Arriving at the Greek island of Santorini by ship, you have either 2 ways to get up to the enormous cliff face to the beautiful city of Fira and Oia up top. The nice easy way is by cable car from the port. The way my husband and I took the trip was by donkey, up the 588 zigzagging steps.
I must admit, the cable cars was the way I had intended to go. Smelly donkey rides was not really up my alley. But since we heard there was an hour wait, we decided to be adventurous. Holding on to the mule in one hand and snapping photos with the other while looking over very low lying walls was a bit tricky. Actually, I couldn’t help laughing my way up the path. It was such fun and a very cool way to see the breathtaking sites below….and not too stinky.
For this painting, I used a handmade surface of gesso and pumice gel on gatorboard. This gives it the rough surface. I normally tint the board with acrylic color before applying the pumice gel but this time I left it white (the color of the gesso) so I could do an underpainting in gouache. With the rough surface, you can see the pastels sitting on top of the underpainting below.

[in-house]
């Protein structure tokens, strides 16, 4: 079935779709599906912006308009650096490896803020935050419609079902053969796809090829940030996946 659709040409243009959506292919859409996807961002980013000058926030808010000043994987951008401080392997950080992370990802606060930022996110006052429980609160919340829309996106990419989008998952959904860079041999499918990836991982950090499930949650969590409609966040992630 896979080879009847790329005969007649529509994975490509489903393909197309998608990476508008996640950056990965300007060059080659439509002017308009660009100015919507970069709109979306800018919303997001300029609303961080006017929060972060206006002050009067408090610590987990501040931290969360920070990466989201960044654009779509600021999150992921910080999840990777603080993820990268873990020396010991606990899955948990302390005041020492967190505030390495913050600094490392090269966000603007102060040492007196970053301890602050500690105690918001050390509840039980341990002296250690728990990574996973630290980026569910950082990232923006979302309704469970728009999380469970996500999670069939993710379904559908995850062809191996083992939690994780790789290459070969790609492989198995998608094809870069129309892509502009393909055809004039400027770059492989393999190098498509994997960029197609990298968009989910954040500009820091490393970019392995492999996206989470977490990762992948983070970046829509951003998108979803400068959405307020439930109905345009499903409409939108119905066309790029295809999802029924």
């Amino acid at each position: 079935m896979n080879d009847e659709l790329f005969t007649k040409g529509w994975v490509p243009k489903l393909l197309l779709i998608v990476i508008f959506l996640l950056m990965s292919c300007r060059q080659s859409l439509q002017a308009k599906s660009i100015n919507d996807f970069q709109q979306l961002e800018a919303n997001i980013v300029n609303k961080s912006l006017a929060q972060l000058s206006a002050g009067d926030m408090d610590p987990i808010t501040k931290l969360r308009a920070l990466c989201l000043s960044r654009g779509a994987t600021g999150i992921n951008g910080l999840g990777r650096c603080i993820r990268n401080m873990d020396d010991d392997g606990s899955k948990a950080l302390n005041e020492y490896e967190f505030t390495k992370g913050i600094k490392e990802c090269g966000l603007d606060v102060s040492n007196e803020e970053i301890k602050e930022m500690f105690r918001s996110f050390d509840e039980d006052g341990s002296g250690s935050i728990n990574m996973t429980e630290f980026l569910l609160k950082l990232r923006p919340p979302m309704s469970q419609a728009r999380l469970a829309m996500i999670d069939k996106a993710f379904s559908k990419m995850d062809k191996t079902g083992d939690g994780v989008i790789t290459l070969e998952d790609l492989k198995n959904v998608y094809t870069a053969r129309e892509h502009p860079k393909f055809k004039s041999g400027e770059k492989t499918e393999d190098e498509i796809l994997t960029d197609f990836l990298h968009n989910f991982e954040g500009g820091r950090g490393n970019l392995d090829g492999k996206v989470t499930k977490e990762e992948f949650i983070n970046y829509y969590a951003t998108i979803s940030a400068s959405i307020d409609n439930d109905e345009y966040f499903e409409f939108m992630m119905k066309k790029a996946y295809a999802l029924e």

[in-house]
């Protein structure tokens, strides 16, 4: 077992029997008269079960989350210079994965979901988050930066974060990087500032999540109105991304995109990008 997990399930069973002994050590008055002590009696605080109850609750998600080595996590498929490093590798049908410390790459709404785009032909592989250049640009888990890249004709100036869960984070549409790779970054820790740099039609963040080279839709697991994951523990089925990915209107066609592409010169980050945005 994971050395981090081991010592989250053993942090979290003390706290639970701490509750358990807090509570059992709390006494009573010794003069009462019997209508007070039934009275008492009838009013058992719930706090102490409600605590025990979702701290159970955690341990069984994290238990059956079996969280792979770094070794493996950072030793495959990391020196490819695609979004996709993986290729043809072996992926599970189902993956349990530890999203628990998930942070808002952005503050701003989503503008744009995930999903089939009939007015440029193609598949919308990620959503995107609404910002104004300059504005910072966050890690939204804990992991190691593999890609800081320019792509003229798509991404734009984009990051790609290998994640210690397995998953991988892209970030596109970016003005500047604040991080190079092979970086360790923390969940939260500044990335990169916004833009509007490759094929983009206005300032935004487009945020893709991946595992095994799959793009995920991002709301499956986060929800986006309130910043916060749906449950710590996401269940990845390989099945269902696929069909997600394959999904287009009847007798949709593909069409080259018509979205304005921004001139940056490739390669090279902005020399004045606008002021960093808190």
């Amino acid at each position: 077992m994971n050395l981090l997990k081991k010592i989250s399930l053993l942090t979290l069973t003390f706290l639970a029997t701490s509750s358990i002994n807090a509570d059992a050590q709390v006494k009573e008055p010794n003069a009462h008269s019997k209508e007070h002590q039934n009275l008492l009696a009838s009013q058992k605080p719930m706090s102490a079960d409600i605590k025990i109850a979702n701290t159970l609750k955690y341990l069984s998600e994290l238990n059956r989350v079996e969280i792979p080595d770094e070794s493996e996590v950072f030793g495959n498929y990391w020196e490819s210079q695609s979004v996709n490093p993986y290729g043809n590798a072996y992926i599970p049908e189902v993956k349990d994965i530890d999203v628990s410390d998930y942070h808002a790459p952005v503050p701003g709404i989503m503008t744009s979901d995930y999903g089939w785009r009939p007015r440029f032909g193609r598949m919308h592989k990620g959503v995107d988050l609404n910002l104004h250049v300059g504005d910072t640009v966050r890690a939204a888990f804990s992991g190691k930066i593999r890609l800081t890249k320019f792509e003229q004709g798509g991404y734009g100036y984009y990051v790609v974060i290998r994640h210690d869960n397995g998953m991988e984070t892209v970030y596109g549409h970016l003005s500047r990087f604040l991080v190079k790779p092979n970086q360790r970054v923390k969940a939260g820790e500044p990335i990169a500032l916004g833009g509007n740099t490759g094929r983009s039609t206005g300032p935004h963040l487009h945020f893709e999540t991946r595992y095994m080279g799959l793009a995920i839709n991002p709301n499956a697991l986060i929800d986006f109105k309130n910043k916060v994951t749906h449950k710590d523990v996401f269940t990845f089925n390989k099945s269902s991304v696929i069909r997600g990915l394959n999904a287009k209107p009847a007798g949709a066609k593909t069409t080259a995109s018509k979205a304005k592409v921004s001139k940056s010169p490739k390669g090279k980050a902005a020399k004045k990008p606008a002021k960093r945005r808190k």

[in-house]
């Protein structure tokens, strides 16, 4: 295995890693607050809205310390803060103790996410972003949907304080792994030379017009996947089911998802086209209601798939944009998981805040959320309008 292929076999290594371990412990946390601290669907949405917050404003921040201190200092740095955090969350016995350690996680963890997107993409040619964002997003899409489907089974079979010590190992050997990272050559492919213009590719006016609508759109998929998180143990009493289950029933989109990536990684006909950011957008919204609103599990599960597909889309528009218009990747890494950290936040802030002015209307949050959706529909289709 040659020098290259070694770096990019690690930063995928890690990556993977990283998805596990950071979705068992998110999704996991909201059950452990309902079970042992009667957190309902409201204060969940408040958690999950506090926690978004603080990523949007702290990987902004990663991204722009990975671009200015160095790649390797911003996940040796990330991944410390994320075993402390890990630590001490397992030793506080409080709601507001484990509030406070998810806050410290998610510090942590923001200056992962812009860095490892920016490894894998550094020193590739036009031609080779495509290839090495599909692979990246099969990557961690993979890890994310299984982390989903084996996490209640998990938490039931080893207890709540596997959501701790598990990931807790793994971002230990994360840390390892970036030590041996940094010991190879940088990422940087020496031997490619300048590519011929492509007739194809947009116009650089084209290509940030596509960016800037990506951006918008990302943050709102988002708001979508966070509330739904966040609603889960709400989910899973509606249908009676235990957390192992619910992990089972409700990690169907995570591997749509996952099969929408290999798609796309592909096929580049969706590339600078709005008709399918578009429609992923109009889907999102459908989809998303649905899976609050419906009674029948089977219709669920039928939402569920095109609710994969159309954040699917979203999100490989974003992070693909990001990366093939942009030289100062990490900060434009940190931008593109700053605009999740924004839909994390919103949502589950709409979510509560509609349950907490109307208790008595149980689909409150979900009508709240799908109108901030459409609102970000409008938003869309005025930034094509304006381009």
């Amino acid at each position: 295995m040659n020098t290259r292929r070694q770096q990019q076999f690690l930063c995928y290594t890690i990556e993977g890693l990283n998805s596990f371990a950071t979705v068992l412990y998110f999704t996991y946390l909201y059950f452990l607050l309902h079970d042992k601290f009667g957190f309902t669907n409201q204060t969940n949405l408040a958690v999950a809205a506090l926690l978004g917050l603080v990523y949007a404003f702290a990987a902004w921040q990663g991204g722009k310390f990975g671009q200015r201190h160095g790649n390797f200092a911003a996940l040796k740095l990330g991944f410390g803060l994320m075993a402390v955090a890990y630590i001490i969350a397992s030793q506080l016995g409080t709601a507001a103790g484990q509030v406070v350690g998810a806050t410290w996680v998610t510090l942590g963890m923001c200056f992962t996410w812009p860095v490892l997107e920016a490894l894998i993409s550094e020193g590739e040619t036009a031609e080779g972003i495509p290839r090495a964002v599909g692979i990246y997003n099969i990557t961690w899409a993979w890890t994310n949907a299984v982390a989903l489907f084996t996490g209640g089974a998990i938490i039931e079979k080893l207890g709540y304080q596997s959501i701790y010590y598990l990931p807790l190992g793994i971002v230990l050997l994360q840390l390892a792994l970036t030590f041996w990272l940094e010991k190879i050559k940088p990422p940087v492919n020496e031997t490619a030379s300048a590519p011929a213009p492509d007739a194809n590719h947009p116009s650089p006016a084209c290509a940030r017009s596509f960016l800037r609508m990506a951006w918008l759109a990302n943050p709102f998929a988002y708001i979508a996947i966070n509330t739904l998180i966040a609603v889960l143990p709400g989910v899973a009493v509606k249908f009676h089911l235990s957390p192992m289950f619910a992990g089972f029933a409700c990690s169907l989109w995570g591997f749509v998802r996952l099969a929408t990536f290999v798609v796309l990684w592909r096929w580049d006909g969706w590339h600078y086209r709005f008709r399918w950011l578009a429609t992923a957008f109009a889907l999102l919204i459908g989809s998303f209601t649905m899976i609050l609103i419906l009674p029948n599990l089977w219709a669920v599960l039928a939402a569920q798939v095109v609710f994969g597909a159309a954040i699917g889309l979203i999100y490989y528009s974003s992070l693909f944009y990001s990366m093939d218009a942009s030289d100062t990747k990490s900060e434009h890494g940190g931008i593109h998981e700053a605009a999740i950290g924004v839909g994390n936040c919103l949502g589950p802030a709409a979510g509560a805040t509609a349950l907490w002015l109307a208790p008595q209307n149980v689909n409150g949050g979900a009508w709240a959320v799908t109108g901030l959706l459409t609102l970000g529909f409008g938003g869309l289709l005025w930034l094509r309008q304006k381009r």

What I didn’t realize before I started was what a pain it was to draw out this complicated design. It took me hours just to do the drawing. Unlike a landscape where you can fudge on the shapes, this drawing had to be precise. If you can get it correct initially, the painting goes so much easier.
My focal point is the guy on the right and my intention is to lead the viewer up the path. I purposely simplified shapes as much as possible and not get bogged down in extraneous detail. “Simplify” was my mantra….my intent being on the impression of the scene rather than make it photographic.
Sometimes, on those rare and wonderful occasions, paintings come together easily. Unfortunately, this one did not. I think as simple as I wanted to keep it, the more I reworked, rubbed out and reworked. The cast shadows on the ground is what drove me crazy. What helped was when my friend Barbara Jaenicke said that cast shadows in photographs look much darker. I realized then they had to be painted much lighter in value than what was pictured in the photo.